Amazon’s Biggest Flop: Fire Phone
From PayPhrase to Pets.com to Amazon Destinations, Amazon's myriad business ventures illustrate one thing: It isn't afraid to fail. As CEO Jeff Bezos famously told Business Insider, "I've made billions of dollars of failures at Amazon.com."
Although it's difficult to pinpoint which experiment has been the costliest, the Amazon Fire Phone is certainly the most prolific. Launched in June 2014, the face-tracking smartphone sold only 35,000 units, forcing the company to write off $170 million on unsold Fire Phones. By October of that year, Amazon had about 207,000 unsold phones in stock, according to Business Insider.
Amazon’s Biggest Success: Amazon Prime
From its free shipping perks to its streaming media services, Amazon Prime has become a sort of massive service umbrella for all things Amazon.
In 2016, the online retailer raked in $6.4 billion from Prime and other subscription services alone. In 2017, Prime Day sales grew by more than 60 percent over 2016, CNBC reported. Amazon estimated that the average Prime member spends $1,300 shopping on Amazon annually, according to Statista.
Did You Know? 10 Features That Make Amazon Prime Worth the Money
Nintendo’s Biggest Flop: Wii U
Nintendo's most notorious flop was the short-lived 1995 VR experiment known as the Virtual Boy, which only sold 770,000 units. But 2012's Wii U was its biggest failure on the home console market. Trudging through a confusing concept and lackluster marketing campaign among other issues, the follow up to the smash hit Wii only ended up selling 13.56 million consoles.
The Wii U's reign saw the Pokémon publishers consistently losing money, an exceedingly rare event in the company's 125-year history. The Kyoto-based game wizards reported an operating loss of $457 million for 2014, for instance. Just before the Wii U gave way to the Nintendo Switch, the company reported another $232 million loss in Q1 2016.
Nintendo’s Biggest Moneymakers: Wii and DS
The Wii U's marketplace failure seems even more monumental when compared to the console and handheld duo of its predecessors. The Wii sold 102 million hardware units and 918 million software units, while the Nintendo DS racked up 154 million hardware units and 949 million software units. At the height of Wii and DS fever in 2007, Nintendo reported consolidated net sales of $8.2 billion.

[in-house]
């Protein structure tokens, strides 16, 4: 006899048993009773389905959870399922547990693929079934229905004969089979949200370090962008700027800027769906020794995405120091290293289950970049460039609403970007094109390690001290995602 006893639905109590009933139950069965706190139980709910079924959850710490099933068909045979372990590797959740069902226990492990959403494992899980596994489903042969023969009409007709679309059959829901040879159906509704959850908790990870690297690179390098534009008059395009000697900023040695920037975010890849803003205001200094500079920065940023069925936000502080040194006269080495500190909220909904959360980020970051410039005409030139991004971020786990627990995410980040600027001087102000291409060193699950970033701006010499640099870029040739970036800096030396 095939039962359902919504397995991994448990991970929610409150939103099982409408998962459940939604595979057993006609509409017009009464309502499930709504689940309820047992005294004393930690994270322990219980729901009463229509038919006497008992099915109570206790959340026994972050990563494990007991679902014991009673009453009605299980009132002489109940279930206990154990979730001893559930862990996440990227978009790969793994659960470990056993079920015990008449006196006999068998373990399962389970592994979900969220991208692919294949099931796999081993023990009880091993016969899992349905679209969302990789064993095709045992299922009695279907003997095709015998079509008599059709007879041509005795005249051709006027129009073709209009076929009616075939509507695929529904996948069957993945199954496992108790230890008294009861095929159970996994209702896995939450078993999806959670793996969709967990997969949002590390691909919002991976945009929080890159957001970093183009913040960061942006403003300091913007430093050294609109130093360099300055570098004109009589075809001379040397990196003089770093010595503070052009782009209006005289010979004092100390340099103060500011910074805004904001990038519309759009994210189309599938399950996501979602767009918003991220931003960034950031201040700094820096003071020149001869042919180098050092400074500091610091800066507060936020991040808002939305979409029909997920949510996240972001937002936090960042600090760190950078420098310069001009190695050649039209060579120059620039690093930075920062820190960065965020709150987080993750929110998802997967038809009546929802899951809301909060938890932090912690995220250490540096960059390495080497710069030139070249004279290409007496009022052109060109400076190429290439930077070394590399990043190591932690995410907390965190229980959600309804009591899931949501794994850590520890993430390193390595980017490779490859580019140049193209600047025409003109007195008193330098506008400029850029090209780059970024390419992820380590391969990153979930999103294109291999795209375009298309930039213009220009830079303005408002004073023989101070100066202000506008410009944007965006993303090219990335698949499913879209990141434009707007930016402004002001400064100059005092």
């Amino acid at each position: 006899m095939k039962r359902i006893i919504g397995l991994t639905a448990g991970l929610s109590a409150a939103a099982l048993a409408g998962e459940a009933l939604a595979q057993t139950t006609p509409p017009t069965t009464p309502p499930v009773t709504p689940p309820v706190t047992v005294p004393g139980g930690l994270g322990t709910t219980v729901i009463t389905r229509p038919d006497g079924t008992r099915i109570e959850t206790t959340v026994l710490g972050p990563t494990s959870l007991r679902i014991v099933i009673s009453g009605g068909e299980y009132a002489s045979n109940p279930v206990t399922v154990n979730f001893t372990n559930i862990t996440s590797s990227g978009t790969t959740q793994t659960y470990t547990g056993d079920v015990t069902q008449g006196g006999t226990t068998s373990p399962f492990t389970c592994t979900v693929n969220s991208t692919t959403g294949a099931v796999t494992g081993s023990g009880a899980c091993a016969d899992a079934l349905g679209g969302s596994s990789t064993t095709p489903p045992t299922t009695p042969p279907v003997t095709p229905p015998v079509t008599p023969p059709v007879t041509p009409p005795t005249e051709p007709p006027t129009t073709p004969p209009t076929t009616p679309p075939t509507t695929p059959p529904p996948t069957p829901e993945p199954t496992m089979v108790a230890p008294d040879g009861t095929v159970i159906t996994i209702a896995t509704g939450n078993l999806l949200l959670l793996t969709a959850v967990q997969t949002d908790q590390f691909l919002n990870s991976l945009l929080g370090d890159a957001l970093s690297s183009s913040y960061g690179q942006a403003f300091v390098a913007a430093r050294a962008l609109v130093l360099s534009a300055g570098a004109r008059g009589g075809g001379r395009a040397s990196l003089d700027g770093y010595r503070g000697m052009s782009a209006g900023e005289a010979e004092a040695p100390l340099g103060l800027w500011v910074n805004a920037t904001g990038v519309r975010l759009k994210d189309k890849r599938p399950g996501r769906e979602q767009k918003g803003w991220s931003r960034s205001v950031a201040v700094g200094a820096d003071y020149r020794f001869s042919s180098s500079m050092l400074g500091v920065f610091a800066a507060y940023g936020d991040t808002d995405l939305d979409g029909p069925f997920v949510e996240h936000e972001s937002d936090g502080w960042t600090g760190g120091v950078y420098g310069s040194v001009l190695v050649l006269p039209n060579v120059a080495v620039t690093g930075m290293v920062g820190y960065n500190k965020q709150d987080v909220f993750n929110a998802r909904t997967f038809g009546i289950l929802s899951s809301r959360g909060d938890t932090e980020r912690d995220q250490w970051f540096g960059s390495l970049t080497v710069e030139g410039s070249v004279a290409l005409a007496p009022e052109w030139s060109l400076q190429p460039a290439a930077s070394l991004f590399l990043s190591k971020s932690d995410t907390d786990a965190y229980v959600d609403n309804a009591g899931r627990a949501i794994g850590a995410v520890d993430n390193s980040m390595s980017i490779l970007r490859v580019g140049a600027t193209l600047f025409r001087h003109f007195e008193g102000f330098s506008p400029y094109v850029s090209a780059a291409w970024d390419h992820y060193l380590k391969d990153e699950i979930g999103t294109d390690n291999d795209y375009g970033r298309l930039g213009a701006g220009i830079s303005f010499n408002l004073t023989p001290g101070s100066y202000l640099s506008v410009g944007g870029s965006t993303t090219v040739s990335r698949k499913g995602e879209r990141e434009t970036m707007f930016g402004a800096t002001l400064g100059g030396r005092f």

It's early yet, but the company's hybrid Switch console, released in March 2017, is off to a roaring start in the post-Wii U era. By July, it had sold 4.7 million units, boosting Nintendo's net sales to $1.4 billion for the quarter. Quite a Switch, indeed.
Google’s Biggest Flop: “Moonshots”
Google and its parent company, Alphabet, Inc., have long since transitioned from the makers of the world's most popular search engine to a high-tech portfolio company with a tendency to shoot for the moon. Hence, its huge spread of research-and-development expenses known as "moonshots."
In 2014, CNBC reported that Alphabet spent $9.83 billion on R&D — that's 15 percent of its revenue, compared to the 3 percent that Apple spent that same year. Before Alphabet released its first full financial report in 2015, analysts projected losses of up to $8.98 billion for its side projects, and as much as $850 million on its non-core businesses, according to CNBC. Doesn't exactly sound like the best business idea.
Google’s Biggest Moneymaker: Also “Moonshots”
It turns out those analysts had reason to be pessimistic — when Alphabet released its 2015 financials, it confirmed that the company had sunk $3.5 billion worth of operating loss into the "other bets" known as moonshots, including stuff like drones, self-driving cars, Nest and Google Fiber. But here's the upswing: Google's drive to innovate made it the single-most valuable brand in the world in 2017, according to Brand Finance.
Sure, Google had a monetary value of $109.5 billion at that time, but it was something else that enabled it to dethrone Apple, the incumbent since 2011. While Apple failed to provide innovative products, envelope-pushing projects like Google's moonshots continued to strengthen its brand, according to Brand Finance.
So risk and innovation didn't put money directly into Google's pockets. However, its bold, progressive moves are more likely to pay off in the long term.